Looking at your coverage recommendations, your clients may not know the difference between admitted and non-admitted insurance carriers, and the benefits and drawbacks to each. Here’s a brief explanation you can use to help them understand the difference.
If someone needs insurance for a situation that’s considered “high-risk,” they may be provided with some non-admitted carrier options, since admitted isn’t an option. In the insurance industry, the term “admitted” refers to an insurance carrier that has the official backing of a state’s insurance department. Alternatively, a “non-admitted” carrier hasn’t been approved by the state and doesn’t have its backing. Additionally, it isn’t subject to the same rules as an admitted carrier. Some insurance companies may be admitted in one state but not in another.
An admitted insurance carrier must comply with all of the state’s department of insurance regulations. Also, should the insurance carrier face financial hardship, the state will cover the claims on behalf of the insurance carrier up to a certain amount.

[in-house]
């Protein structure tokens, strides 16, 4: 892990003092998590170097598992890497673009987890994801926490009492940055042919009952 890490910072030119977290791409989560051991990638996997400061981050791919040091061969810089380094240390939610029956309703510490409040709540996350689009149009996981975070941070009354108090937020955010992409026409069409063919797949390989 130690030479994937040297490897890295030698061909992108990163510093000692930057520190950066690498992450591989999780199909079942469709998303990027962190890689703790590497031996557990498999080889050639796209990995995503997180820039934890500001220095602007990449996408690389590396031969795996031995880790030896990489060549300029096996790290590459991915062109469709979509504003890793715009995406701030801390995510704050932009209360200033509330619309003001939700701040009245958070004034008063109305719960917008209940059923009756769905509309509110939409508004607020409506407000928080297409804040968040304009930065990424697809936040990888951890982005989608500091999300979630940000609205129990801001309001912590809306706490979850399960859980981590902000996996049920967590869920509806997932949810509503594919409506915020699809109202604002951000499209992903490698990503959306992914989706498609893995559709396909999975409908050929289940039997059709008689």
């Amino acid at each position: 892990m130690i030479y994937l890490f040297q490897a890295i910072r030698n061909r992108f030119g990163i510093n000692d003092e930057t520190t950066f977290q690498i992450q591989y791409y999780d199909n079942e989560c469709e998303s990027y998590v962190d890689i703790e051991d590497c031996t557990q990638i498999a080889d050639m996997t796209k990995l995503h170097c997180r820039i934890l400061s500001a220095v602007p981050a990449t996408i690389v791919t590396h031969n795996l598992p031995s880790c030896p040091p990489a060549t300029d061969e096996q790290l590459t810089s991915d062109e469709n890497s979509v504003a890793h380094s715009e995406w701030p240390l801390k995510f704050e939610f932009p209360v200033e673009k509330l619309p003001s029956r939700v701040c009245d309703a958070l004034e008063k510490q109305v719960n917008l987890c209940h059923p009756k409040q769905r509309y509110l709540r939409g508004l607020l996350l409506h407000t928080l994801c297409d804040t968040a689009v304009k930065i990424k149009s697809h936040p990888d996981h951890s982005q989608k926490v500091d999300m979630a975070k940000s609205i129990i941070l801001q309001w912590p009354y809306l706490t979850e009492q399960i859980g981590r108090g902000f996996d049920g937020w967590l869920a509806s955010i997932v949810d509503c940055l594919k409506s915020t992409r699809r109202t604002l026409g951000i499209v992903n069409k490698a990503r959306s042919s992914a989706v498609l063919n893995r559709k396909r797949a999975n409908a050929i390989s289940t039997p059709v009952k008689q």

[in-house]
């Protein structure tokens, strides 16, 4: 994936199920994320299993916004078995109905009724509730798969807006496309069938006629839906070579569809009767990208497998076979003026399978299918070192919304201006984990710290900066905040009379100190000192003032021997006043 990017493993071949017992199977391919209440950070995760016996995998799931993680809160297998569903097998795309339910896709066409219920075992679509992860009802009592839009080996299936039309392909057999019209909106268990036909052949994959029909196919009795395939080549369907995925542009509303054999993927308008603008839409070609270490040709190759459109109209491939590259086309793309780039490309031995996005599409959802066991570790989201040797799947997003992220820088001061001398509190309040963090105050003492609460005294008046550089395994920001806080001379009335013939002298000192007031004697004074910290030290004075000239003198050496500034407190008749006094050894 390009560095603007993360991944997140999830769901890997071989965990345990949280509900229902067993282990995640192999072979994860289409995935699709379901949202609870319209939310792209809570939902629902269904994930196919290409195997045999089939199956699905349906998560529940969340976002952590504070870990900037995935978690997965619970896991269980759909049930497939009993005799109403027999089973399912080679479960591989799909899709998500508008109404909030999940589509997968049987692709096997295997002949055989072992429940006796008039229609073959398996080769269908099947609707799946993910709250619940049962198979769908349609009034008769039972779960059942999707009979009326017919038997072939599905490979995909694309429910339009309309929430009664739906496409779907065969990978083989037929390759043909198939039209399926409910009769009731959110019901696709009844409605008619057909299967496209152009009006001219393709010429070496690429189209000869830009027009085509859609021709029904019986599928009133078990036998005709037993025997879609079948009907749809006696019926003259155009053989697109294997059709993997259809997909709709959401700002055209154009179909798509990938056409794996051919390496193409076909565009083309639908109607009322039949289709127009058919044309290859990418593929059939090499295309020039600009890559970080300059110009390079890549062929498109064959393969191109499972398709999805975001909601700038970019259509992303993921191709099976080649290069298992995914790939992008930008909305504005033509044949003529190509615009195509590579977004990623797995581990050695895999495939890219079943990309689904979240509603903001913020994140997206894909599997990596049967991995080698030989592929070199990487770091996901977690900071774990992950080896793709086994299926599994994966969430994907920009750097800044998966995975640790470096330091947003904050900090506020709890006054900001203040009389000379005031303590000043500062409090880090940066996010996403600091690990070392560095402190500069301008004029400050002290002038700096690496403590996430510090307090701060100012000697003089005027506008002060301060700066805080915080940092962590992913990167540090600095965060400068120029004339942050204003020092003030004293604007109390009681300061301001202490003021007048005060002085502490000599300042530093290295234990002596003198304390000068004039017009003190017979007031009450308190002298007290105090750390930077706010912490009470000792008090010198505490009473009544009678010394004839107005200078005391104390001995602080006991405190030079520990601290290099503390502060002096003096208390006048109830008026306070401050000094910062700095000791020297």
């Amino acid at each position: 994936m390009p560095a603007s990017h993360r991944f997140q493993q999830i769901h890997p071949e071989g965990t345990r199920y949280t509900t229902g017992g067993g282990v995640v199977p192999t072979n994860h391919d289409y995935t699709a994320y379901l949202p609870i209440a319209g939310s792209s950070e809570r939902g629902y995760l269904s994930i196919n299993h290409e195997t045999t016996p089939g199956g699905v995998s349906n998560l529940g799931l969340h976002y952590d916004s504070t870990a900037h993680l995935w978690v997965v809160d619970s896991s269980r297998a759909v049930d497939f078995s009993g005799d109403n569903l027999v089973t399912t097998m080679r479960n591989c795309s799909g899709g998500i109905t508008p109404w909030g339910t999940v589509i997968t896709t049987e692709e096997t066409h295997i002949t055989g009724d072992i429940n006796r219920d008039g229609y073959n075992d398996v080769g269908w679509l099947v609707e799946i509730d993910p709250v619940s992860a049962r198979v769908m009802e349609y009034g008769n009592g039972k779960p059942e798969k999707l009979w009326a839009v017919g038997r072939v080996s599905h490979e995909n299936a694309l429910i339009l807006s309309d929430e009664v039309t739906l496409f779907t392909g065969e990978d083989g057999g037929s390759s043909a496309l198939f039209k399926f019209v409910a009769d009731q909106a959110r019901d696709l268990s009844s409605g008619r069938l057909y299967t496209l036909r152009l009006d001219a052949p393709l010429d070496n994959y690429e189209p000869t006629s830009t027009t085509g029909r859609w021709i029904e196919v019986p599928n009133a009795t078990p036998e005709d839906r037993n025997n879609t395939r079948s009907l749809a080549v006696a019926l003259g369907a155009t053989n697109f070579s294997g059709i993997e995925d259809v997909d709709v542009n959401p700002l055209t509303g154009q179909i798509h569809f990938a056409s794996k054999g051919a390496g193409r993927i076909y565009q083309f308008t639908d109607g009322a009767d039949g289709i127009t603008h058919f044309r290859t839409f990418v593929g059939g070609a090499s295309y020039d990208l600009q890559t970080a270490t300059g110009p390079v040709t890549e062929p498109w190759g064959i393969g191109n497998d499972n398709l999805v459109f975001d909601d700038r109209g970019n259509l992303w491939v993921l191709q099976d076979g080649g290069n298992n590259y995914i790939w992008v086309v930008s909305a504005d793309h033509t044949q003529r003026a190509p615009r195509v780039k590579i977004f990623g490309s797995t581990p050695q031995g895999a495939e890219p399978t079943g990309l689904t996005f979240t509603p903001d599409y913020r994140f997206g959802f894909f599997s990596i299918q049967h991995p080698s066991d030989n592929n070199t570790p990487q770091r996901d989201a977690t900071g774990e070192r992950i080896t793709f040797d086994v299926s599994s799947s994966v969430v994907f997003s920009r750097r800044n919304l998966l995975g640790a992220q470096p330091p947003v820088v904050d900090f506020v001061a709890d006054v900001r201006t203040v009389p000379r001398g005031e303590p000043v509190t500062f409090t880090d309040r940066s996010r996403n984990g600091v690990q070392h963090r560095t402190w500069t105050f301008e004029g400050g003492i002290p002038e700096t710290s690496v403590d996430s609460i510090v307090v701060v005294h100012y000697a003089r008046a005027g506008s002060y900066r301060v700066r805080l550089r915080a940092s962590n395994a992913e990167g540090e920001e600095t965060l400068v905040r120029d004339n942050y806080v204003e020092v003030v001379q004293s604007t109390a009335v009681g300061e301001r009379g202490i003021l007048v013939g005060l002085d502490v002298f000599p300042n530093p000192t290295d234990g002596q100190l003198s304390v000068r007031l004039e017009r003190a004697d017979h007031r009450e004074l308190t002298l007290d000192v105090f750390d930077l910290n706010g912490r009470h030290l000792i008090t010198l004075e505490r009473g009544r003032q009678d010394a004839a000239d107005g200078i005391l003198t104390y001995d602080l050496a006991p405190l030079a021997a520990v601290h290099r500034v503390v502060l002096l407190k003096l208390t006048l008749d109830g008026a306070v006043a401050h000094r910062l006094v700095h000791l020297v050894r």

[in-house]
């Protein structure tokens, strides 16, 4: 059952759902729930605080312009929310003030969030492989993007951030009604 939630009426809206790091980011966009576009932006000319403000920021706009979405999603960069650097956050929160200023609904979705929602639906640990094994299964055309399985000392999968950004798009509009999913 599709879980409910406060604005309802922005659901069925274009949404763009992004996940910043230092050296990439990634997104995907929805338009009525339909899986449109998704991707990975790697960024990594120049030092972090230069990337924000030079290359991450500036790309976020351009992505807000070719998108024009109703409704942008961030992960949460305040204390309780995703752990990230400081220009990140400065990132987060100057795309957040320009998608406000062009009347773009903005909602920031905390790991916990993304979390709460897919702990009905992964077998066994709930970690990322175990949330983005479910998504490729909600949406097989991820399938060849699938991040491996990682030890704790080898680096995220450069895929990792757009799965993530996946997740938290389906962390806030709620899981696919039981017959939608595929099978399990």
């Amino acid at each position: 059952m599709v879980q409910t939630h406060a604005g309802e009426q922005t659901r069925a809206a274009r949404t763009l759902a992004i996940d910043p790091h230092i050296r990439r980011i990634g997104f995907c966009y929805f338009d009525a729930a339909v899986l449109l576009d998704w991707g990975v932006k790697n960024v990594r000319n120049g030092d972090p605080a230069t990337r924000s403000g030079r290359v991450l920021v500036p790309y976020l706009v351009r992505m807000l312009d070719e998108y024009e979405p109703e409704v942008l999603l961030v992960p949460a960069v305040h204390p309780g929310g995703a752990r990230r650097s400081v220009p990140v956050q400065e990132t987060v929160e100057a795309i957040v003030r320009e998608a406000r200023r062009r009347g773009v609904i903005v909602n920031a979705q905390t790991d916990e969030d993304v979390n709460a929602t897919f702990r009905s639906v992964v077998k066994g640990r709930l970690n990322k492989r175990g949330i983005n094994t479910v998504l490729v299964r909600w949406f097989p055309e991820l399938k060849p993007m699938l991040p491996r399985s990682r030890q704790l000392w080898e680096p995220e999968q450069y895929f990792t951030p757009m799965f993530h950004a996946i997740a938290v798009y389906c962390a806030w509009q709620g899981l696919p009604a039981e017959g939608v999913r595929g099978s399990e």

As for non-admitted carriers, they’re not under the state’s department of insurance regulations and don’t have to follow rates established by the states. This allows them to offer more options in coverage and more flexible pricing. But unfortunately, due to the absence of the state’s backing, there’s no guarantee that claims will be covered should they face financial insolvency. Finding a highly-rated carrier with a good reputation is extremely important.
While admitted and non-admitted carriers may follow different guidelines, there’s no distinct difference in their quality. However, it does impact the types of insurance they can offer. Keep reading to learn what sets the two apart.
Quaker Special Risk offers a wide array of both admitted and non-admitted insurance solutions to meet your clients’ needs. We have established and long-lasting relationships with numerous A-rated carriers. Contact us to explore options for covering the typical as well as rare and high-risk situations.